Jump to content


Photo

Apr 1 2011 - An Extinct Bird - Archaeopteryx


No replies to this topic

#1 Fred Williams

Fred Williams

    Administrator / Forum Owner

  • Admin Team
  • PipPipPipPip
  • 2444 posts
  • Gender:Male
  • Location:Broomfield, Colorado
  • Interests:I enjoy going to Broncos games, my son's HS basketball & baseball games, and my daughter's piano & dance recitals. I enjoy playing basketball (when able). I occasionally play keyboards for my church's praise team. I am a Senior Staff Firmware Engineer at Micron, and am co-host of Real Science Radio.
  • Age: 52
  • Christian
  • Young Earth Creationist
  • Broomfield, Colorado

Posted 21 May 2011 - 10:16 AM

Listen here.

* Archaeopteryx, Bison, Pelican, Chimp, & Cancer: Co-hosts Fred Williams with Creation Research Society, and Bob Enyart, on this episode of Real Science Friday draw from the latest issue of Creation magazine, April - June 2011, to discuss:
- Archaeopteryx Just a Bird: After decades of textbooks saying otherwise, this bird is no longer considered transitional. It's just a bird, with wings, feathers, wishbone, perching feet, and bird bones and brain case. As Prof. of Avian Evolution and world authority on birds at the University of North Carolina, Dr. J. Alan Feduccia, has said, "Paleontologists have tried to turn Archaeopteryx into an earth-bound, feathered dinosaur. But it's not. It is a bird, a perching bird. And no amount of ‘paleobabble’ is going to change that." And NOW, SOFT TISSUE! Yes, just like the other soft-tissue dinosaurs, according to the Proceedings of the Nat'l Academy of Sciences, an allegedly 150-million year old Archaeopteryx fossil contains all kinds of original biological material.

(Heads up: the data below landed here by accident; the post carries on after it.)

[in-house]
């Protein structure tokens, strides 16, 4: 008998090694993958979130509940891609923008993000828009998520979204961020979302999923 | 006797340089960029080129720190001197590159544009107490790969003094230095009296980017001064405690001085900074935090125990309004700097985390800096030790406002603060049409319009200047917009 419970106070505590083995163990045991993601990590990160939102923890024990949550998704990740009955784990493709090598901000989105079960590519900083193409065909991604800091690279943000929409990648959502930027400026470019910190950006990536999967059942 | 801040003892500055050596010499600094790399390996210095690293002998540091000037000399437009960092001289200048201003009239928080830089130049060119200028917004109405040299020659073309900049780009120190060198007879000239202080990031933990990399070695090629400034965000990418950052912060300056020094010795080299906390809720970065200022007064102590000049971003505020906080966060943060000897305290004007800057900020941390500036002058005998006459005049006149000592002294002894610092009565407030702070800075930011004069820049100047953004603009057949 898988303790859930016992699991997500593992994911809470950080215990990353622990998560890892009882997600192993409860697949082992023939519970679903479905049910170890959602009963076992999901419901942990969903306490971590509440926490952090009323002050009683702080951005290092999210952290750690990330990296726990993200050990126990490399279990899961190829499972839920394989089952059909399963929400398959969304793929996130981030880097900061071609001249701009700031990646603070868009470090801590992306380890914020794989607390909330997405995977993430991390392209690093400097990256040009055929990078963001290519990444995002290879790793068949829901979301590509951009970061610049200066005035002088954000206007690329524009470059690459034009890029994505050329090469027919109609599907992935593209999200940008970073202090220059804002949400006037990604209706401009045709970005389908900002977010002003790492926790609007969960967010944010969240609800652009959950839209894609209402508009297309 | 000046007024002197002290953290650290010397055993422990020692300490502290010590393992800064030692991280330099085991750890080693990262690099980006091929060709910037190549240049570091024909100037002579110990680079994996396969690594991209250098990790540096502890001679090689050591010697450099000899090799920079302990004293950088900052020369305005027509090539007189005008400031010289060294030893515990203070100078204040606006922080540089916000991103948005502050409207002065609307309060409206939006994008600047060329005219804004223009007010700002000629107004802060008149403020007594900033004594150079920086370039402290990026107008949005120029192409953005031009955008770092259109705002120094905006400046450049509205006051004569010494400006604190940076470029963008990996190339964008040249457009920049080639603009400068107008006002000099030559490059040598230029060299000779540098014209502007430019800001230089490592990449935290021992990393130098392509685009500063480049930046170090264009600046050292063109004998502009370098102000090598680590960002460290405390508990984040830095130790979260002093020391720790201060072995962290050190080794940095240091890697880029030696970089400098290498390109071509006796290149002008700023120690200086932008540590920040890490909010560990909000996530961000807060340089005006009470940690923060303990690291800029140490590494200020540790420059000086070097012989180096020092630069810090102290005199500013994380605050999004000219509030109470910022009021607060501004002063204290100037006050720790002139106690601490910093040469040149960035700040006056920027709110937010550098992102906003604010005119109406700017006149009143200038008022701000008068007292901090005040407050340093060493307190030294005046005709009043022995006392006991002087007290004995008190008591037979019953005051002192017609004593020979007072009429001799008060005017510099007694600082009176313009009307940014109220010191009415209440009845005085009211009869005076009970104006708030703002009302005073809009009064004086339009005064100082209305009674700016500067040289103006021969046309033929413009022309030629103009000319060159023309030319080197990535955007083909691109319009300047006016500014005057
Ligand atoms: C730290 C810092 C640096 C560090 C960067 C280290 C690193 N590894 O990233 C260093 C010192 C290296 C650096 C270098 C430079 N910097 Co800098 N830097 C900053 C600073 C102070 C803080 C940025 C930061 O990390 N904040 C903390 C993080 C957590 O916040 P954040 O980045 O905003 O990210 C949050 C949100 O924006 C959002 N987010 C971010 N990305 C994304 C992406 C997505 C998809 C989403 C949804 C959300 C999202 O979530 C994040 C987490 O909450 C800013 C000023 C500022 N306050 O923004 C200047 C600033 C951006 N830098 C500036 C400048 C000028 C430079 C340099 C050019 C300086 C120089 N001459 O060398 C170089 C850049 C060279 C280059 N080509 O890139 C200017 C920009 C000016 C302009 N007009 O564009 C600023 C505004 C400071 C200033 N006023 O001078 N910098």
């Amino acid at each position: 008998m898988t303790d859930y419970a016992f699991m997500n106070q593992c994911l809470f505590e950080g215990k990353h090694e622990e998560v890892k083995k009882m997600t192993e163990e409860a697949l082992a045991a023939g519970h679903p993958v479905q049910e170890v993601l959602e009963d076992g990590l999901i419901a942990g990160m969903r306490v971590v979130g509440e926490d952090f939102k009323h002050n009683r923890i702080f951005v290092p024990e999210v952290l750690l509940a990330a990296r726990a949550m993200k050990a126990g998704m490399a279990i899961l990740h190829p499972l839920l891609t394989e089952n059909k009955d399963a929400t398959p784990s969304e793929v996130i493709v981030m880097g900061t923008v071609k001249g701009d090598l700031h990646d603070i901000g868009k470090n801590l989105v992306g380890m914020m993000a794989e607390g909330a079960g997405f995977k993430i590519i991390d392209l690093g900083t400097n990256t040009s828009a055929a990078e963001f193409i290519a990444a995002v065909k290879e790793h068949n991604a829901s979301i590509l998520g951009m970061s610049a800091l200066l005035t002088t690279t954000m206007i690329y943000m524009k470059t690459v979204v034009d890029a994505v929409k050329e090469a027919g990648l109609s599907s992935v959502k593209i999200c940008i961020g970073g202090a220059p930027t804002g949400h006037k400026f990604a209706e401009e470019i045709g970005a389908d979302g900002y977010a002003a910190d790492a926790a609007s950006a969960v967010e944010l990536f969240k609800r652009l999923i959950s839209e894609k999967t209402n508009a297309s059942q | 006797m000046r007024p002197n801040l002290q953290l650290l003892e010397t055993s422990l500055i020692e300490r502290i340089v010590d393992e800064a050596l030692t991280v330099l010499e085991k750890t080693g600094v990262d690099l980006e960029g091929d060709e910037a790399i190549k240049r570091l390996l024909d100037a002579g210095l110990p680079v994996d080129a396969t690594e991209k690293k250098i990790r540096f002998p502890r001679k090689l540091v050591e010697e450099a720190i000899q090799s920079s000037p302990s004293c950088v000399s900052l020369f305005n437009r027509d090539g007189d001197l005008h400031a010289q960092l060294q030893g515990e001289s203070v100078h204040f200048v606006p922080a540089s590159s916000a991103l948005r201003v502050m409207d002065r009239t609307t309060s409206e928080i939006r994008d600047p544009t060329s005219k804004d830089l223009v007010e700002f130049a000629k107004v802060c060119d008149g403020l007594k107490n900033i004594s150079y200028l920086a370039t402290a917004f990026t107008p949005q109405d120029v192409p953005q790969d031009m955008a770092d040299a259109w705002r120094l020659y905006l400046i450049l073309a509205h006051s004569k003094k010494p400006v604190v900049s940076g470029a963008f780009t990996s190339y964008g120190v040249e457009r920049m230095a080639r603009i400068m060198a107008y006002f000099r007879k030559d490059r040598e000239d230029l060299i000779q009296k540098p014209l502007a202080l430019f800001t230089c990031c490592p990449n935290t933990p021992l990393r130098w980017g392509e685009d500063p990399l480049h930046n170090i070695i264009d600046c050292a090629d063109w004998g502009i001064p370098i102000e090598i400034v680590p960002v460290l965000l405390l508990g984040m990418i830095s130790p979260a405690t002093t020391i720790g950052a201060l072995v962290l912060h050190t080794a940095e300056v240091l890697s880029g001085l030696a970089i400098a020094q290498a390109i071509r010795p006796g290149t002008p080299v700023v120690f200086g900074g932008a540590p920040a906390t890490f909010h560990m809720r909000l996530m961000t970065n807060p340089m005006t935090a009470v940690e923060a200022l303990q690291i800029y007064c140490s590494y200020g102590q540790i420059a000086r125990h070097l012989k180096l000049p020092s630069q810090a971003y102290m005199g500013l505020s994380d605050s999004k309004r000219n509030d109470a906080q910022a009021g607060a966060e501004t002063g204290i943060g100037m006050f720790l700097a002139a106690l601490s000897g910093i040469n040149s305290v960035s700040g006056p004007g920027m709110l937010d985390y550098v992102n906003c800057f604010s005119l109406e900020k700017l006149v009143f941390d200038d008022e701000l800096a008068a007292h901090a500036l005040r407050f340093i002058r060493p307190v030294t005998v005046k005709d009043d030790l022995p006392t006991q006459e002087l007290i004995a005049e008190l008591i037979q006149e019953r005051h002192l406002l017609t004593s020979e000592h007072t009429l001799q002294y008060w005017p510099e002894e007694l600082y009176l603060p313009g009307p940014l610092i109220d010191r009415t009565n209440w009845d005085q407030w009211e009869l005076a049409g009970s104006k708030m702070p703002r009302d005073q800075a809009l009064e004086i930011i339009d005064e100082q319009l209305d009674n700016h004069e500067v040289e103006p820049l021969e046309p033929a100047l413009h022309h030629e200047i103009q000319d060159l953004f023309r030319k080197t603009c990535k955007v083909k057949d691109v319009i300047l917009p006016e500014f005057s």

- Bison Bleed: If one bison is wounded and bleeding the whole herd rubs in the blood so that predators will not be able to target the vulnerability within the herd (from a Denver Post article about a Colorado herd increasingly expressing it's wild genes). Bob and Fred discuss the mechanics of how this might evolve, in a fanciful sense.
- Pelican Fossil: Once again, evolutionists are "surprised" because a supposedly 30-million year old pelican fossil looks suspiciously like a modern species. In fact, there seems to be a trend: the more "remarkably preserved" a fossil is, the more scientists admit that they're "so similar to modern" species. Yes. And where's all the genetic variation, including deterioration, from mutations that should have happened over all that time? It's not there.
- Chimp's Y Chromosome: Oh boy. It's way different from ours. "Horrendously different" in fact!
- Cancer and Egyptian Mummies: and the increasing mutation-driven genetic load on the human race and what a leading geneticist and cancer researcher are saying against evolution.



Reply to this topic



  


0 user(s) are reading this topic

0 members, 0 guests, 0 anonymous users